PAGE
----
It is clear to anyone paying attention that there is something wrong with the Financial Industry Regulatory Authority Inc.'s arbitration system. While the process of deciding guilt or innocence seems to be working, there doesn't seem to be any accountability as far as ensuring that investors who win arbitration awards actually get paid.
Imagine the frustration of an investor who believes he was defrauded by a broker or brokerage firm. The investor hires a lawyer and because of mandatory arbitration, cannot go to court but is forced to litigate the case in an arbitration proceeding. After what can take up to 16 months, the investor wins the case and is awarded damages, but can't collect because the firm or broker is now out of business.
This issue was first championed by the Public Investors Arbitration Bar Association, an organization of plaintiff's attorneys, that recently estimated that about 27% of arbitration awards from 2012 to 2016 went unpaid, an amount totaling $200 million.
While a skeptic might say the group's study is self-serving, Finra recently released its own study showing that between those same years, anywhere from 22% to 30% of arbitration awards were not paid. It reported that the dollar amounts ranged from $14 million in 2016 to $75 million in 2013.
In that same study, Finra outlined a number of possible remedies. They included raising capital requirements for brokerage firms, expanding the Securities Investor Protection Corp. coverage, requiring brokerages to carry unpaid-arbitration insurance, creating a brokerage industry fund separate from SIPC to pay claims, and amending the bankruptcy code to prevent firms from discharging their arbitration awards. Finra further suggested that the solution would require the involvement of the Securities and Exchange Commission, Congress and other regulators.
While it is encouraging to see that Finra has the issue on its radar, its suggested solutions are not really viable. Some of them require members that pay their arbitration claims to help foot the bill for those that don't. That's just not fair. And Finra's suggestion to involve the other institutions it names to help solve the problem will only ensure that it will be years before this issue is adequately addressed.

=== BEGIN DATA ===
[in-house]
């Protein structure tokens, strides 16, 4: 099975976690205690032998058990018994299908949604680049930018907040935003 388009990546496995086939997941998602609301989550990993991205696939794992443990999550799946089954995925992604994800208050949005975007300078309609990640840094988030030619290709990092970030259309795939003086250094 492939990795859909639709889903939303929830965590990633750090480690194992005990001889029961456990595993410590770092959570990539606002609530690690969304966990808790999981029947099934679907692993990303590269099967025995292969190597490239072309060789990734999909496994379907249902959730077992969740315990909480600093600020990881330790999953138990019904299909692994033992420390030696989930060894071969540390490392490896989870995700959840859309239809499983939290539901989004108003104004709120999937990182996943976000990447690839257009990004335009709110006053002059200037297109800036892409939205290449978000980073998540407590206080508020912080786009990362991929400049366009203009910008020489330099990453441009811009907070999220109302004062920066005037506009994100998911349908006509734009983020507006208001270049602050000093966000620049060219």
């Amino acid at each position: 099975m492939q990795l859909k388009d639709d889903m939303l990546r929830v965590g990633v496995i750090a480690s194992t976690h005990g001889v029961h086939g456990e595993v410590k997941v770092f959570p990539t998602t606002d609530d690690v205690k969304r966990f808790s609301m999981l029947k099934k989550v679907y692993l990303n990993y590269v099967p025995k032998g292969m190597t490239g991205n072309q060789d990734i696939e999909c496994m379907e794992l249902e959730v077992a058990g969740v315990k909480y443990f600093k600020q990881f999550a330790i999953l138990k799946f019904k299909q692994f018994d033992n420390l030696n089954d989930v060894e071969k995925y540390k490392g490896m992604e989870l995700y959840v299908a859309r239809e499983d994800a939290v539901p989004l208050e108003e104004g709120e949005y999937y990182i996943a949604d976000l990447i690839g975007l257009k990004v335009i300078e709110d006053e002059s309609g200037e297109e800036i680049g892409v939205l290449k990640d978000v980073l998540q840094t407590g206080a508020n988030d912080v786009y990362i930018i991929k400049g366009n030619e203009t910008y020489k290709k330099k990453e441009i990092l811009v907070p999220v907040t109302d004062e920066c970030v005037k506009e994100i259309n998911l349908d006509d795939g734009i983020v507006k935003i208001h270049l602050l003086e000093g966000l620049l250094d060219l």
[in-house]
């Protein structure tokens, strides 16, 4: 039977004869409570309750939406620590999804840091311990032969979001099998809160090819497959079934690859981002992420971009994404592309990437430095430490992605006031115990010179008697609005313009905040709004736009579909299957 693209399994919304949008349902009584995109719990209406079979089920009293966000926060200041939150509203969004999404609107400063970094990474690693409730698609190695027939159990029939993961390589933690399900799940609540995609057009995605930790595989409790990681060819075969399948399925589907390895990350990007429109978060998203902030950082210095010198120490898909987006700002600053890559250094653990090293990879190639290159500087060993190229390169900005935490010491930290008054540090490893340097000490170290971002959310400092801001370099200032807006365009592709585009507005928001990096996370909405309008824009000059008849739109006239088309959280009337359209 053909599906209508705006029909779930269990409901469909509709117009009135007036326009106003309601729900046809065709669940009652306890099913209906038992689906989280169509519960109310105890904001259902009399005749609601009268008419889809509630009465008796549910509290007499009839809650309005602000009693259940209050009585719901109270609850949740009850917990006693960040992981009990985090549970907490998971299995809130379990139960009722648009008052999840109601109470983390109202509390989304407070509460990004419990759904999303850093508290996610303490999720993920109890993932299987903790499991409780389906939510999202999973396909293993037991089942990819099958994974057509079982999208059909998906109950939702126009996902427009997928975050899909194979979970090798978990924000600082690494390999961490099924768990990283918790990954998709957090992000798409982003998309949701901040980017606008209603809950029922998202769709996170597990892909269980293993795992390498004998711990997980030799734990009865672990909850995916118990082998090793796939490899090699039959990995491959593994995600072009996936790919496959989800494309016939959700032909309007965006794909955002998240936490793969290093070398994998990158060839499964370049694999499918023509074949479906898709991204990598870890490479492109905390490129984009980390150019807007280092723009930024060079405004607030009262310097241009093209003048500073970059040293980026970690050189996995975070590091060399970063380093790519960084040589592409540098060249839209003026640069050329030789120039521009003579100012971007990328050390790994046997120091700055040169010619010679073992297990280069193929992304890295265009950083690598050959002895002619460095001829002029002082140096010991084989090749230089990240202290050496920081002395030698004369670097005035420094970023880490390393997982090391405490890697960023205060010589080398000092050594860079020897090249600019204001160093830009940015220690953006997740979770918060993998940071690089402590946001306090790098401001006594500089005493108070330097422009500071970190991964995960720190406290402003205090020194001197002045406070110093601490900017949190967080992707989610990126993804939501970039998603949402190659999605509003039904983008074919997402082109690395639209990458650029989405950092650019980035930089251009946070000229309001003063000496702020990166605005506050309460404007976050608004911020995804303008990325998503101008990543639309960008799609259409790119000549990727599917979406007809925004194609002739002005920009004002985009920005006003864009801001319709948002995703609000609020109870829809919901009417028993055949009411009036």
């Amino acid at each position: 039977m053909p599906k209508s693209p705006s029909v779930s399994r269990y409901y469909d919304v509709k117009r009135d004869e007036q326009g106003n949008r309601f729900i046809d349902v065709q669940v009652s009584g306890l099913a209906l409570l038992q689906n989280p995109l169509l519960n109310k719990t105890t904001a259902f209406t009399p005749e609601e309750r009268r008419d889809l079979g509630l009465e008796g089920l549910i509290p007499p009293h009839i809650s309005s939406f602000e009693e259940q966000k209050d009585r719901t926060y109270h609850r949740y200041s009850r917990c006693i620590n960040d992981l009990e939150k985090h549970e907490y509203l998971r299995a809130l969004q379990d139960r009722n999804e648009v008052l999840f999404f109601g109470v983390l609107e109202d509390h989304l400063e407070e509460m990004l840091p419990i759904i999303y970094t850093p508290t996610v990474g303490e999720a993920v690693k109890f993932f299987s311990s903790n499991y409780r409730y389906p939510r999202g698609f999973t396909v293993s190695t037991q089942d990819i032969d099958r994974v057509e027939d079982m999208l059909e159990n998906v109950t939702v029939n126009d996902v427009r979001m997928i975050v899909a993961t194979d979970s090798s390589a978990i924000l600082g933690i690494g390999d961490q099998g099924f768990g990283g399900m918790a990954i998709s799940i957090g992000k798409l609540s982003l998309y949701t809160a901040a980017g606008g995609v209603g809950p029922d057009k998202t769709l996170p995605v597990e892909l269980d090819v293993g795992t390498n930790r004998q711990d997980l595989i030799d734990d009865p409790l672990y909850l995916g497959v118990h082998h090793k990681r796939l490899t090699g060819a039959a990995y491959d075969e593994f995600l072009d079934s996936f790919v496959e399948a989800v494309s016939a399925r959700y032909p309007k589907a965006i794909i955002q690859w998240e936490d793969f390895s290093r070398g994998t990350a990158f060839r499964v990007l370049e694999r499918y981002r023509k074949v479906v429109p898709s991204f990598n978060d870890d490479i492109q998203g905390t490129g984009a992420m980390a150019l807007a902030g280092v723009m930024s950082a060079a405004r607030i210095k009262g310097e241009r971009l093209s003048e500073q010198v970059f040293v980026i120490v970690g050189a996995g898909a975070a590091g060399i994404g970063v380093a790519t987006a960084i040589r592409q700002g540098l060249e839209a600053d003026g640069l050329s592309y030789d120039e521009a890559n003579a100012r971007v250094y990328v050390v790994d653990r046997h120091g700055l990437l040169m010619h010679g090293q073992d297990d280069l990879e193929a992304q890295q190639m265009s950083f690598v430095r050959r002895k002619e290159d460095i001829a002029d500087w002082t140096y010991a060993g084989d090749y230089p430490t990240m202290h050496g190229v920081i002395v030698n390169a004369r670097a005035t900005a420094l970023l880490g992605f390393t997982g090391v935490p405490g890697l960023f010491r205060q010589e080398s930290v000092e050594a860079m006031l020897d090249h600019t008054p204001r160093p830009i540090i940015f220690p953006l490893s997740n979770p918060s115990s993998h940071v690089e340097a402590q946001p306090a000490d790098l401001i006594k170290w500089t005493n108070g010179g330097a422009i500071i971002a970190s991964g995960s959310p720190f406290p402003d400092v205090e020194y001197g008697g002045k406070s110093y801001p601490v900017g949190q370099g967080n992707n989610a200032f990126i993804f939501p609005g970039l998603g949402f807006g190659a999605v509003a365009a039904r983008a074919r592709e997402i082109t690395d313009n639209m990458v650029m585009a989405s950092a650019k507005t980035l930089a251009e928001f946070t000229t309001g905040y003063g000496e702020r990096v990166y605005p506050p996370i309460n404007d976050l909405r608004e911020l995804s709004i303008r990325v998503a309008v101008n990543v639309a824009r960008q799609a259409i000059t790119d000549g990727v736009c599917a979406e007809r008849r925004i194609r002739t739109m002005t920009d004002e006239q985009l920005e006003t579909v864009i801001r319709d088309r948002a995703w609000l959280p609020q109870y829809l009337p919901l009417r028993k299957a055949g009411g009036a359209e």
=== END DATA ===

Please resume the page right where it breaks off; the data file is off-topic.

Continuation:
A much more feasible remedy has been put forth by PIABA and was recently included in a bill introduced by Sen. Elizabeth Warren (D-Mass.) Under this proposal, Finra would use some of the money it collects each year in fines to create a pool that would be available to investors who have not been able to collect arbitration awards.
There are several reasons why this is the best possible solution to the problem. First, Finra can afford it. Hugh Berkson, one of the co-authors of the PIABA report, pointed out that there was $14 million in unpaid arbitration awards in 2016, the same year Finra collected $178.8 million in fines. Surely, Finra can divert less than 10% of its fine money toward a pool to satisfy these unpaid awards. If it feels that it can't, then it should consider imposing an added surcharge on every firm and broker it fines.
Another reason to endorse this recommendation is that it does not force the majority of Finra members who abide by Finra's rules to pay for those that don't. Perhaps that is why the Financial Services Institute, the lobbying group that represents the interests of independent broker-dealers, is supporting the proposal.
An added benefit is that this recommendation ostensibly is within Finra's power to implement relatively quickly. As well-meaning as Ms. Warren's bill is, Finra does not need an act of Congress to force it to do something it can do on its own. The time for studies, reports and discussion is over. Finra should move on this and move quickly to spare even one more investor the indignity of not receiving an arbitration award to which he is rightfully entitled.